Celiac disease: strongly heritable, oligogenic, but genetically complex

Mol Genet Metab. Sep-Oct 2000;71(1-2):70-5. doi: 10.1006/mgme.2000.3067.


Celiac disease, or gluten-sensitive enteropathy, is a small intestinal disorder which affects up to 1:250 people in the United States. Disease development has a strong genetic component, with a sibling relative risk (lambda(s)) of 30. One susceptibility locus is the MHC region, with a particular association with the HLA-DQ alleles DQA1*0501 and DQB1*0201. However, haplotype sharing studies suggest that genes within the MHC complex contribute no more than 40% to the sibling familial risk of disease. This means that the stronger genetic risk is likely to be conferred by a small number of non-HLA-linked genes. Genome-wide linkage studies, plus linkage and association studies of candidate loci have been used to try to identify these genes. However, these studies have either failed to detect loci, or produced inconsistent results. Such difficulties in identifying susceptibility genes are encountered when investigating any complex genetic disorder. Information from the Human Genome Project, coupled with new technology for high throughput single nucleotide polymorphism typing may help to identify the non-HLA determinants of celiac disease in the future.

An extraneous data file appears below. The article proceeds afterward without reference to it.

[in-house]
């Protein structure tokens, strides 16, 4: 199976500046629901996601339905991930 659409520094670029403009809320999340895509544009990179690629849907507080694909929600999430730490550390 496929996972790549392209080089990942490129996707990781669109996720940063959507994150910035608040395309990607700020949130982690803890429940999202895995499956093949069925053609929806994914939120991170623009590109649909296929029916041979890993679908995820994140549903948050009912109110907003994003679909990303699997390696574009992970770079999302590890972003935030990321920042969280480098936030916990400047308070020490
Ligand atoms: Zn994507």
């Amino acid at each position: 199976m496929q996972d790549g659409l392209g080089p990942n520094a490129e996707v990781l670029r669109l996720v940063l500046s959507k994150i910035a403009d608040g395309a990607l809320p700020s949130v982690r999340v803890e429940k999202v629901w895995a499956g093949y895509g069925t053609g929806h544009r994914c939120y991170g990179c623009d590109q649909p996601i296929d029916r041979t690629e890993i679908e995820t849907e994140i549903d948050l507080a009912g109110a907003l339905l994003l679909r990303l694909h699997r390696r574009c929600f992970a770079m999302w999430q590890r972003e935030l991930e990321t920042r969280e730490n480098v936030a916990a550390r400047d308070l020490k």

Publication types

  • Research Support, Non-U.S. Gov't
  • Review

MeSH terms

  • Celiac Disease / genetics*
  • Celiac Disease / immunology
  • Chromosome Mapping
  • Genetic Linkage
  • HLA Antigens / genetics
  • Humans
  • Major Histocompatibility Complex
  • Risk Factors


  • HLA Antigens